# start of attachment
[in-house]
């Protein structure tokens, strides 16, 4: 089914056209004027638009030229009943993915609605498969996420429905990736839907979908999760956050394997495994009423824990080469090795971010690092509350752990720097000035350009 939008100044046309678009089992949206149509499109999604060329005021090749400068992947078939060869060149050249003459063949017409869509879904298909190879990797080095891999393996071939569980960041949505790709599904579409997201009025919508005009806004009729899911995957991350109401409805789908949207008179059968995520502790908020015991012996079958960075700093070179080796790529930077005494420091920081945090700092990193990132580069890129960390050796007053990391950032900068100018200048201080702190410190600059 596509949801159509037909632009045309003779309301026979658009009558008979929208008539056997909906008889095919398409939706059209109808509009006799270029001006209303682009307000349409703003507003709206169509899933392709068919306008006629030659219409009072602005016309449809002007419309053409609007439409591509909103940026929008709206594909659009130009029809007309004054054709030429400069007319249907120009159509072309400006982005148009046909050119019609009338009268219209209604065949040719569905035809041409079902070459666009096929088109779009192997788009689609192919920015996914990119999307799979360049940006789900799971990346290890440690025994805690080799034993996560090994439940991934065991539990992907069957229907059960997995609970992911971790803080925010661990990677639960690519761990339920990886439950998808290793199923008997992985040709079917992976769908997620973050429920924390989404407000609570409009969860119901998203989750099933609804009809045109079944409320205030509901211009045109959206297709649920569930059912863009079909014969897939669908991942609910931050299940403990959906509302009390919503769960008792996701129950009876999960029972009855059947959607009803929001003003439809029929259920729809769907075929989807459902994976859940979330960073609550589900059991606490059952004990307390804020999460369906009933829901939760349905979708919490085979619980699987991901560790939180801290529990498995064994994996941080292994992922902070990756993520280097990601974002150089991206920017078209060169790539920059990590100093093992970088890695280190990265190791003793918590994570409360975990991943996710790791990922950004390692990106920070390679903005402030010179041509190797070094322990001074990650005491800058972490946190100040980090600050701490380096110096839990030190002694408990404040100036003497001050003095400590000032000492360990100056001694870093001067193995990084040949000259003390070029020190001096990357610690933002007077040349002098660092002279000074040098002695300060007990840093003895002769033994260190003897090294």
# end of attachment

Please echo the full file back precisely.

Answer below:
[in-house]
């Protein structure tokens, strides 16, 4: 089914056209004027638009030229009943993915609605498969996420429905990736839907979908999760956050394997495994009423824990080469090795971010690092509350752990720097000035350009 939008100044046309678009089992949206149509499109999604060329005021090749400068992947078939060869060149050249003459063949017409869509879904298909190879990797080095891999393996071939569980960041949505790709599904579409997201009025919508005009806004009729899911995957991350109401409805789908949207008179059968995520502790908020015991012996079958960075700093070179080796790529930077005494420091920081945090700092990193990132580069890129960390050796007053990391950032900068100018200048201080702190410190600059 596509949801159509037909632009045309003779309301026979658009009558008979929208008539056997909906008889095919398409939706059209109808509009006799270029001006209303682009307000349409703003507003709206169509899933392709068919306008006629030659219409009072602005016309449809002007419309053409609007439409591509909103940026929008709206594909659009130009029809007309004054054709030429400069007319249907120009159509072309400006982005148009046909050119019609009338009268219209209604065949040719569905035809041409079902070459666009096929088109779009192997788009689609192919920015996914990119999307799979360049940006789900799971990346290890440690025994805690080799034993996560090994439940991934065991539990992907069957229907059960997995609970992911971790803080925010661990990677639960690519761990339920990886439950998808290793199923008997992985040709079917992976769908997620973050429920924390989404407000609570409009969860119901998203989750099933609804009809045109079944409320205030509901211009045109959206297709649920569930059912863009079909014969897939669908991942609910931050299940403990959906509302009390919503769960008792996701129950009876999960029972009855059947959607009803929001003003439809029929259920729809769907075929989807459902994976859940979330960073609550589900059991606490059952004990307390804020999460369906009933829901939760349905979708919490085979619980699987991901560790939180801290529990498995064994994996941080292994992922902070990756993520280097990601974002150089991206920017078209060169790539920059990590100093093992970088890695280190990265190791003793918590994570409360975990991943996710790791990922950004390692990106920070390679903005402030010179041509190797070094322990001074990650005491800058972490946190100040980090600050701490380096110096839990030190002694408990404040100036003497001050003095400590000032000492360990100056001694870093001067193995990084040949000259003390070029020190001096990357610690933002007077040349002098660092002279000074040098002695300060007990840093003895002769033994260190003897090294």